Foreword
 
Executive Summary
 
Preface
 
The Outlook for State Finances
 
Prospects for Funding Higher Education
 
Fiscal Impacts on Higher Education Policy
 
Increasing Spending Outside of Higher Education
 
Cutting Spending Outside of Higher Education
 
Raising Taxes
 
Sensitivity Analyses
 
Participants, Symposium on Emerging State Policy Issues
 
Endnotes
 
About the Author
 
About the National Center

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State Spending for Higher Education
Page 9 of 14

Appendix C: Raising Taxes

INTRODUCTION

This is the third of three appendices designed to support the conclusions in the text that alternatives to putting fiscal pressures on higher education are unlikely to be pursued in most states. In the context of structural deficits suggested by the report, Appendix A suggests that demands for increases (new initiatives) in the current service spending of other functions would put pressure on higher education outlays. Appendix B describes the difficulties of financing higher education by cutting baseline spending in other programs. This appendix covers political, constitutional, and substantive objections to raising taxes to finance either current services or new initiatives in any field, including higher education. Reading it is not necessary for those who already believe that most states are unlikely to increase major taxes for any reason.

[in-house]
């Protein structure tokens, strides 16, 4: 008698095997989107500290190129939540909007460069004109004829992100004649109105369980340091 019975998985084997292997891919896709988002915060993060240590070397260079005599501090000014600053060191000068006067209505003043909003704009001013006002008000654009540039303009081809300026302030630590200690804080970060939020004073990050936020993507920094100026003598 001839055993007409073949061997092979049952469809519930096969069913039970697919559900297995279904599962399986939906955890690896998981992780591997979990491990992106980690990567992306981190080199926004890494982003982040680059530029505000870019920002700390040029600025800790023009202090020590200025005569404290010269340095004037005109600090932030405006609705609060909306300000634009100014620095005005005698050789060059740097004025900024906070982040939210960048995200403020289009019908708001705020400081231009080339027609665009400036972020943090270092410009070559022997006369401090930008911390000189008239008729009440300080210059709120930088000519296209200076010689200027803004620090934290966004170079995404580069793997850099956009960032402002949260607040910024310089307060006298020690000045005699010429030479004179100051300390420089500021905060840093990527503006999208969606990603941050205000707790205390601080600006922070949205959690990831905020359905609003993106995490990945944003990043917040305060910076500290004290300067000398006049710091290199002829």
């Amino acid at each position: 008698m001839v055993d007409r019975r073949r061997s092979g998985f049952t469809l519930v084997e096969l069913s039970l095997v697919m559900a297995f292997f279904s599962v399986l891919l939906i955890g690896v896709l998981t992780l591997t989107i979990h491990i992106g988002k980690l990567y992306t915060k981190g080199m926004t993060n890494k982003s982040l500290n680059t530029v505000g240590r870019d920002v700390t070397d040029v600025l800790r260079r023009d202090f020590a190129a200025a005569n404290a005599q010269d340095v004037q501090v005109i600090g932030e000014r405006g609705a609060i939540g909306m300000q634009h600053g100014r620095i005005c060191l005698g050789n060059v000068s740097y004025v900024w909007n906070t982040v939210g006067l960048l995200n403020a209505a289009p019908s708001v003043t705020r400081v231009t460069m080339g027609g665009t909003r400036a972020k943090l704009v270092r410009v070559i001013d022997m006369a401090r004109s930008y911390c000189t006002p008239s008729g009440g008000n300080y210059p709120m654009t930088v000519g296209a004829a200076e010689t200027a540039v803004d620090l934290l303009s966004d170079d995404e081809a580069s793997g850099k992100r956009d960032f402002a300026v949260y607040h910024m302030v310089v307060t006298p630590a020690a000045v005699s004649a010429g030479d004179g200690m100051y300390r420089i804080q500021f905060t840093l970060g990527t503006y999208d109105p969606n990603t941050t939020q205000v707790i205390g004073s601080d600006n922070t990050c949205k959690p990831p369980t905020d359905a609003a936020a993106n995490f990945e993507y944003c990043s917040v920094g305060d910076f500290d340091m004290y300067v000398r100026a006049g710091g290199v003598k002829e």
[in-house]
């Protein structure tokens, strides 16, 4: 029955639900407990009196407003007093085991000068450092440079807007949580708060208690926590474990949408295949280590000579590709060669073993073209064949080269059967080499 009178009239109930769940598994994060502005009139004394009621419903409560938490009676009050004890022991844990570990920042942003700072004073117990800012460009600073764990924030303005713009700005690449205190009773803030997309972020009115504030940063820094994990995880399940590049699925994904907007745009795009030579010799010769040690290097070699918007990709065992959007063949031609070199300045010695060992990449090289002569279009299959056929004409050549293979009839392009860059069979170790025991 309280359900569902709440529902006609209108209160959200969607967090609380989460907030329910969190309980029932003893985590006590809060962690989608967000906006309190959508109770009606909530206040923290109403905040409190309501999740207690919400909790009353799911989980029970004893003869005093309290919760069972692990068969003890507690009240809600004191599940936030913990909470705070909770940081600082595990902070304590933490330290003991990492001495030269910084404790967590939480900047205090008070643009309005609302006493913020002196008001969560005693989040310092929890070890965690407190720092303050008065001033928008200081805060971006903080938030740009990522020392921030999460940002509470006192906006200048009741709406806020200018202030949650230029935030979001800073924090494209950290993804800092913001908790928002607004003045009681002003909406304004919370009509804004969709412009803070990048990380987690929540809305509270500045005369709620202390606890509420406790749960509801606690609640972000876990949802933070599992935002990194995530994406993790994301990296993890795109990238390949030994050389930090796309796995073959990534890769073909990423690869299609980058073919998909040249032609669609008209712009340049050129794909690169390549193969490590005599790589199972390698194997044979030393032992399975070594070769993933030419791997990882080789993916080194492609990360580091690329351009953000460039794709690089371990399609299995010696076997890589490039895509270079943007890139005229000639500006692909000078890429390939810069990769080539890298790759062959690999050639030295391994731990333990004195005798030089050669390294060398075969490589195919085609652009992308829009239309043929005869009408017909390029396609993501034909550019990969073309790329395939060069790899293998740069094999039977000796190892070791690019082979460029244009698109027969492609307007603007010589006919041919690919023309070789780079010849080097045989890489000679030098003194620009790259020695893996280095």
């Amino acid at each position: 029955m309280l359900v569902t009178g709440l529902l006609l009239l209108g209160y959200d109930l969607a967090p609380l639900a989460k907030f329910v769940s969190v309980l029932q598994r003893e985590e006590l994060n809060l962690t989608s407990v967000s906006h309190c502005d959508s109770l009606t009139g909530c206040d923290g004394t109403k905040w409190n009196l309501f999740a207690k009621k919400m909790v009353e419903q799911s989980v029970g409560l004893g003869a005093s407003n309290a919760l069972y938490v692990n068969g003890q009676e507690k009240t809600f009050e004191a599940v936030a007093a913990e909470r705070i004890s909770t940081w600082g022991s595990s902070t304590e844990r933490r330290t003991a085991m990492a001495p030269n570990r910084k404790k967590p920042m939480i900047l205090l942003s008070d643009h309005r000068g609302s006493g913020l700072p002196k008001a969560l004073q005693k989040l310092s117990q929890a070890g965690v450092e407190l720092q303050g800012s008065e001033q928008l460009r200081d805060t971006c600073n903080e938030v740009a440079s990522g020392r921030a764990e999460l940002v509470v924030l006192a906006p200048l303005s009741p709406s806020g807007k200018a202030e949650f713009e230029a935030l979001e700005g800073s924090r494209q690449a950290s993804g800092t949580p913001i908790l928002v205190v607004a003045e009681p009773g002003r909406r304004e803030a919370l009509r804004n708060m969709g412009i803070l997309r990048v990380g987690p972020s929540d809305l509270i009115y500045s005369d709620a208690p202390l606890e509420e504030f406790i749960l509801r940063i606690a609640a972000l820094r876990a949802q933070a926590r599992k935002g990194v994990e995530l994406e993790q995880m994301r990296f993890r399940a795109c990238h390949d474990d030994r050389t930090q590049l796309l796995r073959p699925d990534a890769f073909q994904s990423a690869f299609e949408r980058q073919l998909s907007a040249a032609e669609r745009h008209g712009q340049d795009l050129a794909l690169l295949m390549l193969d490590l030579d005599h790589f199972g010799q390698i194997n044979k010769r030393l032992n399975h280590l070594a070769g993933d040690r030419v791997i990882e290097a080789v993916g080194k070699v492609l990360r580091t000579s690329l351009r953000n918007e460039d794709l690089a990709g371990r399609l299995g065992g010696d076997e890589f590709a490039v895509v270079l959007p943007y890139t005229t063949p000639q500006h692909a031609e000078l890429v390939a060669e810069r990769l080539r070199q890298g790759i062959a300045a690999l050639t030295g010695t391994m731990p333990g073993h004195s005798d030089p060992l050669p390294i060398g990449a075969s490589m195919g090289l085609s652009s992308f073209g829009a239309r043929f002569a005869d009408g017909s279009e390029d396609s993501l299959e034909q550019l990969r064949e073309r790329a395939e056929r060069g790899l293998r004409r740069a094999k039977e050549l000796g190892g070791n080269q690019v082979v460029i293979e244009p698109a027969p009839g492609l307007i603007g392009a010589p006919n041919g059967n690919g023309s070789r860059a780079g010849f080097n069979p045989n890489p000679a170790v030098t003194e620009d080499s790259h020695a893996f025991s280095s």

POLITICAL COMMITMENTS TO NO TAX INCREASES

Over the three years from 1996 through 1998, state officials made substantial records of reducing tax burdens. In each of those years, at least half of the states enacted significant tax cuts. In each of those years, those reductions, net of increases in a few states, caused tax collections to be at least half a percent below what they would otherwise have been. These tax cuts, which were unaccompanied by cuts in budgets required to maintain current services, put state elected officials in extremely comfortable positions. They were able to deliver what appeared to be a reduction in the demands that government placed on citizens through taxes. Incumbents were able to campaign for re-election on the basis of sponsorship and/or votes for a variety of highly visible tax cuts.